When you really push on, the forks lack a little control under heavy braking but, overall, when comparing its sporty ability to the competition, the Trident’s handling is hard to fault. Yes, the Showa suspension lacks adjustability but 99 per cent of riders won’t feel the need to twiddle anything and there is all-important rear spring preload adjustment for when you are adding a pillion or luggage. Arguably, the trick multi-adjustable suspension will only confuse new or inexperienced riders — at whom the bike is aimed.
Upfront, Nissin two-piston callipers, grabbing twin 310-mm discs, are just about up for the job. They have a progressive feel, the lever is span adjustable, and, again, are ideal for new riders. ABS comes as standard, of course, but without an IMU it is not lean-sensitive. The ABS isn’t too obtrusive, you can feel the rear working in extreme situations as the slipper clutch controls the rear wheel during aggressive down changes, but not the front.
Experienced riders opting for the Trident, perhaps as a second bike or moving down in capacity, will soon learn that while one-finger braking is fine in normal riding, extreme situations demand more than one finger on the lever. The stoppers are on a par with the competition, possibly stronger than some, but will seem underwhelming for those moving down from more expensive brake set-ups. This isn’t a slow bike and the stoppers are just about sufficient.
A few hundred pounds can make the difference between a sale and a goodbye, especially as customers are likely to be budget-conscious new riders or more experienced riders getting back into bikes.
Yamaha have a new MT-07 just around the corner (its price is still to be confirmed) but with the 2020 model positioned at £6,697 (Rs 6.56 lakh), I’d estimate an on-the-road figure below the £7k (Rs 6.896 lakh) mark. Kawasaki have also updated their Z650 for 2021 — the new model hasn’t been launched yet, but its price has been confirmed at £6,849 (Rs 6.71 lakh). Honda, meanwhile, are arguably the Trident’s closest competition with their in-line four-cylinder CB650R, again updated for 2021 and currently priced at £7,199 (Rs 7.06 lakh).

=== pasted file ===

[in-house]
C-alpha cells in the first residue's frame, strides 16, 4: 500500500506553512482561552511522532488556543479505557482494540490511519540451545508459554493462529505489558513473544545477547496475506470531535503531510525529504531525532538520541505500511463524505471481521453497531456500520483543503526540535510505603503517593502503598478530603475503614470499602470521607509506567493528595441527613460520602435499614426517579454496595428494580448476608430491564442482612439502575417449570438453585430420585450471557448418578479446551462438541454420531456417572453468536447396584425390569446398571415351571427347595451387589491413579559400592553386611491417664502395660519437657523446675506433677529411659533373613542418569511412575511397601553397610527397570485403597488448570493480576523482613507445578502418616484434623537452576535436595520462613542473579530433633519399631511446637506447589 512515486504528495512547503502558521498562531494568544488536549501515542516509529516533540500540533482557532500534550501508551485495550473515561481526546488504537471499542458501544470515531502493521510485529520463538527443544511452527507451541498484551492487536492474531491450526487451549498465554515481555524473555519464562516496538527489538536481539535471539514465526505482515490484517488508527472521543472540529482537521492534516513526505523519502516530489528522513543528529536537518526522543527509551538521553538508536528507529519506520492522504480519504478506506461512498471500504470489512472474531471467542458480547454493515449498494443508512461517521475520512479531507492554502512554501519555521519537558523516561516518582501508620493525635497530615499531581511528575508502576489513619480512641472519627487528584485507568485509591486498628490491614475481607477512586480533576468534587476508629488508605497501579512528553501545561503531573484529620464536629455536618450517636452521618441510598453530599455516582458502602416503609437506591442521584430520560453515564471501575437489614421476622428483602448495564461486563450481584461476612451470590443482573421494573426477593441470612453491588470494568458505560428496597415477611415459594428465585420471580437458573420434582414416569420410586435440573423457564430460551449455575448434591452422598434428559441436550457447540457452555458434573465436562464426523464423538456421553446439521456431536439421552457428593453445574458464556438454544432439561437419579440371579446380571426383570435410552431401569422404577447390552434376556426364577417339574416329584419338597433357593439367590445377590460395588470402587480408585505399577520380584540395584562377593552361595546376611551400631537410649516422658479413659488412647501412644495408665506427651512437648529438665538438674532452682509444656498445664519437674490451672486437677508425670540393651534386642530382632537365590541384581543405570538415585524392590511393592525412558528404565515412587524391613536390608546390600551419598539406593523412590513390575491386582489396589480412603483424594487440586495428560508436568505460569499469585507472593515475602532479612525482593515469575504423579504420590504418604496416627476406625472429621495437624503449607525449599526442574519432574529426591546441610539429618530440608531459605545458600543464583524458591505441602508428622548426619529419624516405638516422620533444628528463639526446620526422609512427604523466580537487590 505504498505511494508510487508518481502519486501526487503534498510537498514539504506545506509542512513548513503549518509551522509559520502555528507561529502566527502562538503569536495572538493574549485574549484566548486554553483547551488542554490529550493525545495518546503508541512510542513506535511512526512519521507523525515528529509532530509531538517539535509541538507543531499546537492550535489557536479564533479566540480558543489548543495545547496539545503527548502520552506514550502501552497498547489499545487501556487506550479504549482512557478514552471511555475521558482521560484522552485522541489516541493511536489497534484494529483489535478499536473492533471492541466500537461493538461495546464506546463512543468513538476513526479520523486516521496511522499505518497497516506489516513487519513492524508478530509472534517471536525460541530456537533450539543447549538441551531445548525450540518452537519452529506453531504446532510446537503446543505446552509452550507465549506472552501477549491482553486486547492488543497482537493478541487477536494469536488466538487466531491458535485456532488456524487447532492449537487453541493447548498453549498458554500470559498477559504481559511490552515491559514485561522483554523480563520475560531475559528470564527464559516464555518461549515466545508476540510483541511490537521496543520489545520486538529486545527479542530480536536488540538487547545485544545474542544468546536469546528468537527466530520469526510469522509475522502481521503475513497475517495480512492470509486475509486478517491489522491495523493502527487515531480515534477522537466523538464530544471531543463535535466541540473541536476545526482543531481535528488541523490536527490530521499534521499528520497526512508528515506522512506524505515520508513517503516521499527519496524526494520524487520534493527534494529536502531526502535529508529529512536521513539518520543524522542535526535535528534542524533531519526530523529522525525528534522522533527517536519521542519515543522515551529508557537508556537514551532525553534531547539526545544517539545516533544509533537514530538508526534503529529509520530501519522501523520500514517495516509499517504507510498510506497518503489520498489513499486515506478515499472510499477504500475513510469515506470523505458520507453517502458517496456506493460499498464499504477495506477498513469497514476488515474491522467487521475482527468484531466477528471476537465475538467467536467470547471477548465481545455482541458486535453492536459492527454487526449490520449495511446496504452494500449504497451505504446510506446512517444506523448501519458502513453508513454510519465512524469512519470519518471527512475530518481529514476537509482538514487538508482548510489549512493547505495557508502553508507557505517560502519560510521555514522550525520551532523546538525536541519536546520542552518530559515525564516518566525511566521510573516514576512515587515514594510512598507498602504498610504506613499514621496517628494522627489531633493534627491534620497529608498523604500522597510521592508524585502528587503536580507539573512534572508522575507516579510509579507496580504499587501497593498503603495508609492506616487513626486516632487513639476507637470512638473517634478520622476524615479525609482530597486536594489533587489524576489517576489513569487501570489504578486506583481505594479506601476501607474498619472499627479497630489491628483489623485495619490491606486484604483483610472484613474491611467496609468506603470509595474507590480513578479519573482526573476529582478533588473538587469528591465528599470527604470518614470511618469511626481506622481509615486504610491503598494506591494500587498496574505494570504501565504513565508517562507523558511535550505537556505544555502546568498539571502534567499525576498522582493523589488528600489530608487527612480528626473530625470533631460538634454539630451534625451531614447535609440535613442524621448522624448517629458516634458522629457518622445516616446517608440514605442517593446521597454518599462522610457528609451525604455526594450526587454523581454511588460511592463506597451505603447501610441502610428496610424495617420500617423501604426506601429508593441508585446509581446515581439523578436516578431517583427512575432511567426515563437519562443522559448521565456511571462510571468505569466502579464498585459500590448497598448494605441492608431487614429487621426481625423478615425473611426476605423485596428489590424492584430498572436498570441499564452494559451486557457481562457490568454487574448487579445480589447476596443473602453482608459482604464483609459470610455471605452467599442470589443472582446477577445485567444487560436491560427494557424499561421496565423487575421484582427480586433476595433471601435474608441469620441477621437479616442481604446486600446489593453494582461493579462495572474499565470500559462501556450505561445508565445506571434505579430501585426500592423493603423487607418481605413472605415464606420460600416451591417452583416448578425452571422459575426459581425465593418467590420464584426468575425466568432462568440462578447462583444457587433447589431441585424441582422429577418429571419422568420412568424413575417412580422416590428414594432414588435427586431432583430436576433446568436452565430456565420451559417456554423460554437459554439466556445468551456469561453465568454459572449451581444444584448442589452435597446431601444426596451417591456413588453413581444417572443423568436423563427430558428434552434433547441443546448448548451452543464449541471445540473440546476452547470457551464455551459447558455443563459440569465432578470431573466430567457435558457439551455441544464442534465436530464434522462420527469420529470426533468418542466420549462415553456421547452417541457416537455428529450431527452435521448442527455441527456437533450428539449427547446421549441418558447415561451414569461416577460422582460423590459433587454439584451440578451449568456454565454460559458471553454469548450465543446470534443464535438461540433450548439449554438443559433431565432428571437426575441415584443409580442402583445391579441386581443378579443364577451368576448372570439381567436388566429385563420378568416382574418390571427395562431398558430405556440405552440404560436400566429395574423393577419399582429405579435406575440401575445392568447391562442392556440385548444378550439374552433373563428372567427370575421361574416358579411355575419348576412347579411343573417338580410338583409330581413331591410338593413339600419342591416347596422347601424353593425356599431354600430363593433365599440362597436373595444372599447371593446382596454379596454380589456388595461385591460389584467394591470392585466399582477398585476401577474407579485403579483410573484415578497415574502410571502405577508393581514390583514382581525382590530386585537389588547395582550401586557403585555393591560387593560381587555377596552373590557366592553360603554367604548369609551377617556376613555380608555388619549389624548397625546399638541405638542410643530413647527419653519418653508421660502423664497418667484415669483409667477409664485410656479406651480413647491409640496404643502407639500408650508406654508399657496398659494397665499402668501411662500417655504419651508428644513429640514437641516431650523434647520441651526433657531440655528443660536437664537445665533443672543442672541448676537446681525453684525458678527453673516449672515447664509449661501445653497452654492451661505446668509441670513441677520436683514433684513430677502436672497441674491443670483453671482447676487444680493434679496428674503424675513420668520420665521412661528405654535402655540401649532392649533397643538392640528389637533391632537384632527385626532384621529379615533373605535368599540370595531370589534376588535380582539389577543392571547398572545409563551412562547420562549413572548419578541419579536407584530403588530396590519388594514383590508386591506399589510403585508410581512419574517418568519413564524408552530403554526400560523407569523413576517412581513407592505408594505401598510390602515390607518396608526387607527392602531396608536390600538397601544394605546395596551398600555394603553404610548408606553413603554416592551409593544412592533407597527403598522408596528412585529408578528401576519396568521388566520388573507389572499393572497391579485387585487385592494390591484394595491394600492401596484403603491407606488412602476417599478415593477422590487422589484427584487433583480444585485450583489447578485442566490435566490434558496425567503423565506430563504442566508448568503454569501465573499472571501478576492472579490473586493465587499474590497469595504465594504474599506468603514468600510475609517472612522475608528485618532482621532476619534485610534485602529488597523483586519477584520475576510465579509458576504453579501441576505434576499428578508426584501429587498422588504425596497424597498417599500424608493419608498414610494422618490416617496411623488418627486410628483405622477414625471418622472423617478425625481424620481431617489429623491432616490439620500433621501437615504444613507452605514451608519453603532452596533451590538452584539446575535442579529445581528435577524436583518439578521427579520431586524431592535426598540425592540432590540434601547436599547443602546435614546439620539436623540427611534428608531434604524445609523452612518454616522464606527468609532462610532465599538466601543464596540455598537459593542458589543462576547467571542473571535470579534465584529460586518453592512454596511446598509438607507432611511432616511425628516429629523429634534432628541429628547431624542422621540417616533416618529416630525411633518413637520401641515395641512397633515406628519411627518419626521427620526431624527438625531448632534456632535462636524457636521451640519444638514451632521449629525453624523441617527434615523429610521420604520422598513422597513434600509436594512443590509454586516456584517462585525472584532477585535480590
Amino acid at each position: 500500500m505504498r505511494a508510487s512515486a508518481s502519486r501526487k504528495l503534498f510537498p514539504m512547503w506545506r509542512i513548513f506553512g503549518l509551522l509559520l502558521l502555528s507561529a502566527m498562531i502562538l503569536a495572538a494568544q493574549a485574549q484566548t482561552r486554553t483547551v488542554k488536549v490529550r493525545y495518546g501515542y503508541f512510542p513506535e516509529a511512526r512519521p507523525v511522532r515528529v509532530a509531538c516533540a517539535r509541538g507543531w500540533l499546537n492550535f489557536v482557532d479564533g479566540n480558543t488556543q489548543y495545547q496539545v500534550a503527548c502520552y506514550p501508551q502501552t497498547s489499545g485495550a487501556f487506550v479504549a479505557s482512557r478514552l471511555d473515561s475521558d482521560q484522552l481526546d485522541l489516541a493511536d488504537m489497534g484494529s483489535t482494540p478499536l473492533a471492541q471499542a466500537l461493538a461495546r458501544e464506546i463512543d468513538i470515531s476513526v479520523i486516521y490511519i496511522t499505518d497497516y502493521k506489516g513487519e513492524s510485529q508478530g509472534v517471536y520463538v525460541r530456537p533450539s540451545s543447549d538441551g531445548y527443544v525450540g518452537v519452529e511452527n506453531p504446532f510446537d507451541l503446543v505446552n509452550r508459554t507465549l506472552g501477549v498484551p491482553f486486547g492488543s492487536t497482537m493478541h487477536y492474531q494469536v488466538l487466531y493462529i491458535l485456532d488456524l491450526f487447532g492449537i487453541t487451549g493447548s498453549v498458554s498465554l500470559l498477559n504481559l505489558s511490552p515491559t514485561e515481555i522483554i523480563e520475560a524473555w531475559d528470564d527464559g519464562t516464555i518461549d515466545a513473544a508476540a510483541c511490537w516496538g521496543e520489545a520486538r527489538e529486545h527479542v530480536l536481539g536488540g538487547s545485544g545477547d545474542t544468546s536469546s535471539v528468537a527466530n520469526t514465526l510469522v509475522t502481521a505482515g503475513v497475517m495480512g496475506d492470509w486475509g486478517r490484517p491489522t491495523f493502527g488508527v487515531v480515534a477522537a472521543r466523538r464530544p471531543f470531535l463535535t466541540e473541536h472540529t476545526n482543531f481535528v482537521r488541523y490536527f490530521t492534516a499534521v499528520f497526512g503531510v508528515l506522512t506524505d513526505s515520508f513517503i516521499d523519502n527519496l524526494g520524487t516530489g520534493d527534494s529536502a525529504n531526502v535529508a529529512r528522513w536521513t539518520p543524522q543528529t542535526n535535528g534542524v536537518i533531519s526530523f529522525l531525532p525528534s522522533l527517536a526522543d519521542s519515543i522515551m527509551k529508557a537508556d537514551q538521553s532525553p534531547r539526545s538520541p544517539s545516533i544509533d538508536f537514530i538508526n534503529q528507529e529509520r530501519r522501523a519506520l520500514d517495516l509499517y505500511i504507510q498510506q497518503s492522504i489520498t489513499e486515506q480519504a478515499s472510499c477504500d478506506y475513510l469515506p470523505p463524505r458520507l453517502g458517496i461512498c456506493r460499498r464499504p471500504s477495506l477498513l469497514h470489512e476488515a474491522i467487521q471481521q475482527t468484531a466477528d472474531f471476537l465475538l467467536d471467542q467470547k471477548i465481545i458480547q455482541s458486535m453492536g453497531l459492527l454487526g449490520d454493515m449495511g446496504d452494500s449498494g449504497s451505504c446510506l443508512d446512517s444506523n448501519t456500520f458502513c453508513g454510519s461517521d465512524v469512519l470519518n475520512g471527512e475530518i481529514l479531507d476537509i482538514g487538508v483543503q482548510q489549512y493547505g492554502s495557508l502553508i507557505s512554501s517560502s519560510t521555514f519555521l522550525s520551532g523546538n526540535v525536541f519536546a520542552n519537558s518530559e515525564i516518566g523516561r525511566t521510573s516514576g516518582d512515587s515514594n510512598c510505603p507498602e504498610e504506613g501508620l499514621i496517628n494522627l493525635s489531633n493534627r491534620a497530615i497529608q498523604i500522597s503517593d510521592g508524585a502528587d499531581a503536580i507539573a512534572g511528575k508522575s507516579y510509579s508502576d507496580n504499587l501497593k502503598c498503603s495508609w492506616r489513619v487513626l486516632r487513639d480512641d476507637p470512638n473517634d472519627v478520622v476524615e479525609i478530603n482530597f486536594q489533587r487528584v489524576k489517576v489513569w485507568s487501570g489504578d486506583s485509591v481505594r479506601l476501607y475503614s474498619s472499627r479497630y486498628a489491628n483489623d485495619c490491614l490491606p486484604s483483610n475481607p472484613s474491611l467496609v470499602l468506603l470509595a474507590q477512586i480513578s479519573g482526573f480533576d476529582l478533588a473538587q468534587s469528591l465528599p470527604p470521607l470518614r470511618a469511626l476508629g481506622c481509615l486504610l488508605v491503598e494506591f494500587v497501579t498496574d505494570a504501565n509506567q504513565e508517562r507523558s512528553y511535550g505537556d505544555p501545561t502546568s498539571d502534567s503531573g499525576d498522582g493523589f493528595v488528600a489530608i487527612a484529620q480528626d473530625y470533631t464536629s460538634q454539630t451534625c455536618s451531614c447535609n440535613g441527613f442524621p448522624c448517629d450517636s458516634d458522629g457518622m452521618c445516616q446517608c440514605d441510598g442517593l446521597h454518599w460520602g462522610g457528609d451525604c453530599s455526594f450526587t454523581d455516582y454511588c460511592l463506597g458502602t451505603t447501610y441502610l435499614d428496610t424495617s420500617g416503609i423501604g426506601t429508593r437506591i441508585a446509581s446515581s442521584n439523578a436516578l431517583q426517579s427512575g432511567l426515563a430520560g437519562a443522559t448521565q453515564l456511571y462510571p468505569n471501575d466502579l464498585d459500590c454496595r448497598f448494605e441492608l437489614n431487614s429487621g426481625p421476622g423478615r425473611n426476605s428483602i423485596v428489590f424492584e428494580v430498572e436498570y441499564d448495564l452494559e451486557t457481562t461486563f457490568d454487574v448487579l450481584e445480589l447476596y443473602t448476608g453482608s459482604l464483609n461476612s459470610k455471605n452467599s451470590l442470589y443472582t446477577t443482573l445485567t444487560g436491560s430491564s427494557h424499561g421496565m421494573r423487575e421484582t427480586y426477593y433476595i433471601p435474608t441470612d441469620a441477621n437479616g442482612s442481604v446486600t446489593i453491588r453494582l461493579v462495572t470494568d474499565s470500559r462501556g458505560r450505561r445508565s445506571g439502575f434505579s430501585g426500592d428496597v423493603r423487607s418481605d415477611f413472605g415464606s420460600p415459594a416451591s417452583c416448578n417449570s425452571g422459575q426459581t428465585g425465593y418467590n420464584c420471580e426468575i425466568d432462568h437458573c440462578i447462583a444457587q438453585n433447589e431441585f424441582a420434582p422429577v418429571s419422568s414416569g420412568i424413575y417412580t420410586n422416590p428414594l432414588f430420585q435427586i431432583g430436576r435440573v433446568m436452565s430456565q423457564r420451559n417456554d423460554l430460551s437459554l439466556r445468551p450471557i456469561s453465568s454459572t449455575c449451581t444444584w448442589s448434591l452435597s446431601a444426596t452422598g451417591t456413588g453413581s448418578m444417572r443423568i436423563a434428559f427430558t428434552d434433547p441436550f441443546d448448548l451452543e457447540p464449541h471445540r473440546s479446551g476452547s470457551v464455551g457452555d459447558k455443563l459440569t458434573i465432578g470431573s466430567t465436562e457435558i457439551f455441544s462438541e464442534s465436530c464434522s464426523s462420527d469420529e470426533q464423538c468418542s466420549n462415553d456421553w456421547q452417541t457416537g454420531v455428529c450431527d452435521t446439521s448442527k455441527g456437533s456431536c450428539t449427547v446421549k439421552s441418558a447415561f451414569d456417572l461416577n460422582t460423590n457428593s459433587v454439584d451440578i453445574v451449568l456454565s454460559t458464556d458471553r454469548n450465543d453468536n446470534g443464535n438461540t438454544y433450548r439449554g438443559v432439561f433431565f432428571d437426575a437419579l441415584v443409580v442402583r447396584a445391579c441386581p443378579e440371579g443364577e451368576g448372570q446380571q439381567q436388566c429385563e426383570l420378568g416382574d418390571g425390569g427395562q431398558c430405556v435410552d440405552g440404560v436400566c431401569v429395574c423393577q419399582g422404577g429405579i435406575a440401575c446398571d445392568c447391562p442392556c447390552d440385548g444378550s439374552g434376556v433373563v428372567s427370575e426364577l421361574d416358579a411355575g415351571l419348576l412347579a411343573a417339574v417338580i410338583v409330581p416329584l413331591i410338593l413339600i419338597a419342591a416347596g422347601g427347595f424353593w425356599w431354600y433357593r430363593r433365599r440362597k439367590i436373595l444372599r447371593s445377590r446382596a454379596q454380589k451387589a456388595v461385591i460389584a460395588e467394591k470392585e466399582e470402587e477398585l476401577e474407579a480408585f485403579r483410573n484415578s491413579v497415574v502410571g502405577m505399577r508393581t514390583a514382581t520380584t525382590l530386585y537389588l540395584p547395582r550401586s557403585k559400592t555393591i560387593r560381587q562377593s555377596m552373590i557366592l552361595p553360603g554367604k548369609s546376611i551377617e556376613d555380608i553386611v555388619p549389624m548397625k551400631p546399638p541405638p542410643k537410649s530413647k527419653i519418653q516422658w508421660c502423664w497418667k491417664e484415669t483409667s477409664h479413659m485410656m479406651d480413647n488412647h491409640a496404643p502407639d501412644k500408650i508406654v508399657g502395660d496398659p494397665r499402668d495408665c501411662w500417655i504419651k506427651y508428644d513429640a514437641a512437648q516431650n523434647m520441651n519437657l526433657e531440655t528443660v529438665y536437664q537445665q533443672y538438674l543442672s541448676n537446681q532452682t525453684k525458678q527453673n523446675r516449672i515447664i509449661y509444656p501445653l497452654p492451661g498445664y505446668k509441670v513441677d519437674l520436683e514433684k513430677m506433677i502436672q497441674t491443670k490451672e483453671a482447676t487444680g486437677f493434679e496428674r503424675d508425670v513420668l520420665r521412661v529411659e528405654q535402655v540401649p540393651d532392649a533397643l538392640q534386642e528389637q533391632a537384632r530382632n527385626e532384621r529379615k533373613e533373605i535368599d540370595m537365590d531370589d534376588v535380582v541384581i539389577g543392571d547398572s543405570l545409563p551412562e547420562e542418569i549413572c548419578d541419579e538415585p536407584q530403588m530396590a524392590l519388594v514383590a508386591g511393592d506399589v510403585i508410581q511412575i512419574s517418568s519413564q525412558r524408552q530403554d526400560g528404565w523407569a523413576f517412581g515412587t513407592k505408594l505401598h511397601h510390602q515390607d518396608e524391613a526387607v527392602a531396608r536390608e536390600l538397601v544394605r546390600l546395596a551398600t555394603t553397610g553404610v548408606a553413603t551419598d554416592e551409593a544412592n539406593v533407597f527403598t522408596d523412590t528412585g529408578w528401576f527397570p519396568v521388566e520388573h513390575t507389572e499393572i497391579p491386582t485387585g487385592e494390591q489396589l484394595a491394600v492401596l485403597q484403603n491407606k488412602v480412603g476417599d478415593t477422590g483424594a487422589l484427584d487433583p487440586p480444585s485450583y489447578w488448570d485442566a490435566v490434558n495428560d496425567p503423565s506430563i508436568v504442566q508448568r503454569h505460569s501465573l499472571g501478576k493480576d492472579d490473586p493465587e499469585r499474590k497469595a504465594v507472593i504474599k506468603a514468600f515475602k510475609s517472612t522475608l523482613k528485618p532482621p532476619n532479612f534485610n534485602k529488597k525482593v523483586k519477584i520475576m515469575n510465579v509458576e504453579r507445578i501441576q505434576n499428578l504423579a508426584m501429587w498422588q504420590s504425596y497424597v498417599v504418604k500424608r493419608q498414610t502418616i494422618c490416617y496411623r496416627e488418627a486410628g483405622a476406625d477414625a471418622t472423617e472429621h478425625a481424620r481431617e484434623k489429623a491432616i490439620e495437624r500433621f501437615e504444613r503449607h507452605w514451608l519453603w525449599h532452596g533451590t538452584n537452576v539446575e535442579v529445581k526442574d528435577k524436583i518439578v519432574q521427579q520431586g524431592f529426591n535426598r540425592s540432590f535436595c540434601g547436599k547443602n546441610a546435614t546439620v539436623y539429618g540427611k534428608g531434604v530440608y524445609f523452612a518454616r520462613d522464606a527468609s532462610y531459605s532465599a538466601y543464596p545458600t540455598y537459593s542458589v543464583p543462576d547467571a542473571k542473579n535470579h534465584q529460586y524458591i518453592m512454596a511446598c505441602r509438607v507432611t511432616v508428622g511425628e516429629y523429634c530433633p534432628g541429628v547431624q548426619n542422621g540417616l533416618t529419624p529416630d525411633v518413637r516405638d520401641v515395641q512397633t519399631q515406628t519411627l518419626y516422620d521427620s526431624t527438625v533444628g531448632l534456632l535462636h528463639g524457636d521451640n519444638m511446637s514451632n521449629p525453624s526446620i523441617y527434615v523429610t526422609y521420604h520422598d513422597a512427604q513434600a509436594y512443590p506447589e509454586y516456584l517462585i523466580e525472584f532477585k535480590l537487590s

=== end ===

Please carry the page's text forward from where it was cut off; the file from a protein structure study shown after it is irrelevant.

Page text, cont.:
Although the Triumph’s £7,195 (Rs 7.05 lakh) showroom price may be slightly higher than the Japanese competition (our test bike a little more with heated grips and paint job), the cost of ownership should be lower. The first major service is at 16,000 km, which represents a significantly wider interval than the aforementioned bikes, while workshop hours are also reduced, meaning it takes less time to service and maintain, thus saving owners money.
Triumph quote 60.1 miles per gallon (mpg) or 4.7 litres per 100 km. Riding aggressively on mountain passes, I whittled that down to 5.4 litres per 100 km (or 52 mpg), which, considering my over-excited throttle hand, was an excellent return. The fuel light came on at 190 km, which again isn’t bad from a 14-litre fuel tank. Riding normally, I’d expect around the 21 km/l claimed figure, which would give a tank range of 300 km.